I love a book that makes me think about life in a new way. Heck, I like a book that makes me think, period. Jonathan Franzen’s book, The Corrections had me doing as much thinking as reading and that's a good thing.
The Corrections is the first novel of Franzen’s that I’ve read. It was his third novel, published in 2001, won the National Book Award that year and finished in the running for the Pulitzer. That’s not why I read it. I knew none of that before looking it up on Wikipedia just now. I read it because it was my book club’s selection. Sue me. I’m guilty of being led to the trough and told what to eat. Better than not reading at all, right? And, to tell the truth, I was fairly impressed by this Franzen fellow.
A satirical family drama, The Corrections weaves in and out of the lives of three siblings. Chip, the down-on-his-luck artist/thinker type. Gary, the successful/manic depressive banker with three kids and a wife who is manipulative. And, Denise, the on-again-off-again lesbian chef. Binding these three together are their parents, Enid and Alfred. Alfred is suffering from early stage Parkinson’s, depression, and a host of other ailments. Enid is intolerant of her husband’s ailments and believes if he would just try harder to follow the doctor’s orders, he would be fine. She lives in a dream world while her husband slowly loses his own grasp of reality.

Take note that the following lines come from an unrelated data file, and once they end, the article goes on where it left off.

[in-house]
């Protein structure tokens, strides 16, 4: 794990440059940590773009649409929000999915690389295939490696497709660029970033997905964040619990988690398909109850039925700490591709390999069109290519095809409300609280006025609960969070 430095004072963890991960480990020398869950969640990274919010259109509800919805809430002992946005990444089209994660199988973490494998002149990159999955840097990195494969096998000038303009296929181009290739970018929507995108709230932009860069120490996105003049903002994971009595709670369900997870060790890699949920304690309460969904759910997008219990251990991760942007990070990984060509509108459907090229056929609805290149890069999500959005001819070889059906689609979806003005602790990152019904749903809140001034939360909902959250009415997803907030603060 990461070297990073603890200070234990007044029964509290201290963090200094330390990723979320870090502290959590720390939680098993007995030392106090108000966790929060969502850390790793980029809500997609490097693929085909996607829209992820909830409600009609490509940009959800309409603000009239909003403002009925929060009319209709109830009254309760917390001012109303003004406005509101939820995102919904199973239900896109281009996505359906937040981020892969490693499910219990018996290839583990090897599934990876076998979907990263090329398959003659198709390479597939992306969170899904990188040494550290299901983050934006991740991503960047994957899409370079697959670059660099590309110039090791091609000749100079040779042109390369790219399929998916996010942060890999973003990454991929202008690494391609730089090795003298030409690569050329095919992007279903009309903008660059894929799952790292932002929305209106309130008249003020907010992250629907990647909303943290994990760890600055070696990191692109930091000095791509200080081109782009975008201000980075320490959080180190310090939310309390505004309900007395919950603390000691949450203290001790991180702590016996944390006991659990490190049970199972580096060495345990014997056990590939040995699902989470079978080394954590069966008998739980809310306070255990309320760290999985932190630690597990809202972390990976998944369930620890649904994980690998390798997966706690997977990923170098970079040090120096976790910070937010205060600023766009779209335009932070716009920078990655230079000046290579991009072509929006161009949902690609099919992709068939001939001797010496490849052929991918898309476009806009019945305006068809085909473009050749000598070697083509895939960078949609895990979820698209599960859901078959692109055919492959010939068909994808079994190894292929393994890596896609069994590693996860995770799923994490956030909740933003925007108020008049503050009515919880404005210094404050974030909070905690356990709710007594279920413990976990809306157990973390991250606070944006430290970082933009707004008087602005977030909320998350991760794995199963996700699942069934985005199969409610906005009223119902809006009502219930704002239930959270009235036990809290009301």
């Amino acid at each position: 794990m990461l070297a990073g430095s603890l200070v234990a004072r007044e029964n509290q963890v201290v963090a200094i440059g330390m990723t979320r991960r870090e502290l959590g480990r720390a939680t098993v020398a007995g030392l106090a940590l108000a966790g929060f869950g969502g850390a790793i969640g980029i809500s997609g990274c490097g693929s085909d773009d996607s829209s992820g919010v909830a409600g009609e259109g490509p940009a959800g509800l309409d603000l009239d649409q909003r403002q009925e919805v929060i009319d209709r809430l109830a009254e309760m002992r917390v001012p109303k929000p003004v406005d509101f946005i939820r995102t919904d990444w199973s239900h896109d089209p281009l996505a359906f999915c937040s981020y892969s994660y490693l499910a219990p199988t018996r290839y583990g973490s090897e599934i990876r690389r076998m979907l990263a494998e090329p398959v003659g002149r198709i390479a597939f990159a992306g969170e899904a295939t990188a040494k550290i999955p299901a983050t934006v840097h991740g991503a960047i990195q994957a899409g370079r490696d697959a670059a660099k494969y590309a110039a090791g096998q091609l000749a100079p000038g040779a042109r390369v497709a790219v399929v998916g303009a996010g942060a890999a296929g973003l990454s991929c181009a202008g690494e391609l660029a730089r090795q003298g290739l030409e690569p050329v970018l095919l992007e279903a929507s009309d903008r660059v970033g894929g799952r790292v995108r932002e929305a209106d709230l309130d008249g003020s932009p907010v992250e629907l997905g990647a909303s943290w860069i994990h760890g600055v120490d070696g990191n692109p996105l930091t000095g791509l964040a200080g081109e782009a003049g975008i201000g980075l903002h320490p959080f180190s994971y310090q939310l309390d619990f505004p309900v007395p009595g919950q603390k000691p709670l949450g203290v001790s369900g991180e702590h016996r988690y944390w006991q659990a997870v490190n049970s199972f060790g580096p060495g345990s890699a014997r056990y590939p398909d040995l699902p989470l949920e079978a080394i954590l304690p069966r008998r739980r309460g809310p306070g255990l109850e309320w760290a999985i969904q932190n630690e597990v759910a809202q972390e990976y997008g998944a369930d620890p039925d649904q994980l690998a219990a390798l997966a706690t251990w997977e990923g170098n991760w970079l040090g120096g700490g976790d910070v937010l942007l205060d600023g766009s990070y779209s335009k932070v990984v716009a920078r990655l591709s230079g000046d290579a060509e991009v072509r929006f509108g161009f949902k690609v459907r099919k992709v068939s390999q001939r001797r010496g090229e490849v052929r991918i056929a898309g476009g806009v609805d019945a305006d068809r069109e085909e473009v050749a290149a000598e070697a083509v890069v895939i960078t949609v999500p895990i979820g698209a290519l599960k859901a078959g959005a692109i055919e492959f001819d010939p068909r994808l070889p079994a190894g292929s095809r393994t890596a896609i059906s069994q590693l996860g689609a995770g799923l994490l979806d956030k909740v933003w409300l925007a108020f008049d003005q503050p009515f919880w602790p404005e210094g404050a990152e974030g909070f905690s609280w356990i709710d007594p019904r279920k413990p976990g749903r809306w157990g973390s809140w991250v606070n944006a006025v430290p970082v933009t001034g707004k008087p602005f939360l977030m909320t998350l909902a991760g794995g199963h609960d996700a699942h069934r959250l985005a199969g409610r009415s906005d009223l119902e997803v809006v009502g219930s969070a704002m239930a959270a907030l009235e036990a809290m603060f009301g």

The stories of the three siblings are all relatively fantastic to a degree. Chip has a relationship with a student that forces him out of his job. He then hooks up with his ex-lover’s ex-husband and jets off to Lithuania to wreak havoc on unsuspecting American investors. Yeah…it’s a bit of a stretch. Gary has a battle of wills with his wife and himself over the possibility that he may be mentally unstable. He loses, but not before he nearly cuts his hand off trying to trim hedges while intoxicated. Denise ruins the perfect job by sleeping with his boss’s wife…then sleeping with her boss…and back again. Yeah, that’ll get you fired in a heartbeat.
Throughout it all, though, Franzen digs down into the heart and soul of everyday people. He manages to expose little nuances of life despite the near-ridiculous circumstances (Chip makes a brilliant realization about his screenplay in progress in the middle of a car wreck). He’s a word maven who knows how to elicit a thought process that perhaps takes you in directions not considered before.
In the end, the book brings all of the participants back to one last improbable Christmas at home and a semi-happy ending ensues. It’s not the story that will stay with me. It’s the emotions and responses to life that I’ll remember.
At 568 pages, the book is no slouch and there are certainly times that the story drags a bit. But, it’s a family drama. It’s satire. Like real life, it has its ups and downs. If that’s your cup of tea, The Corrections is worth your time.
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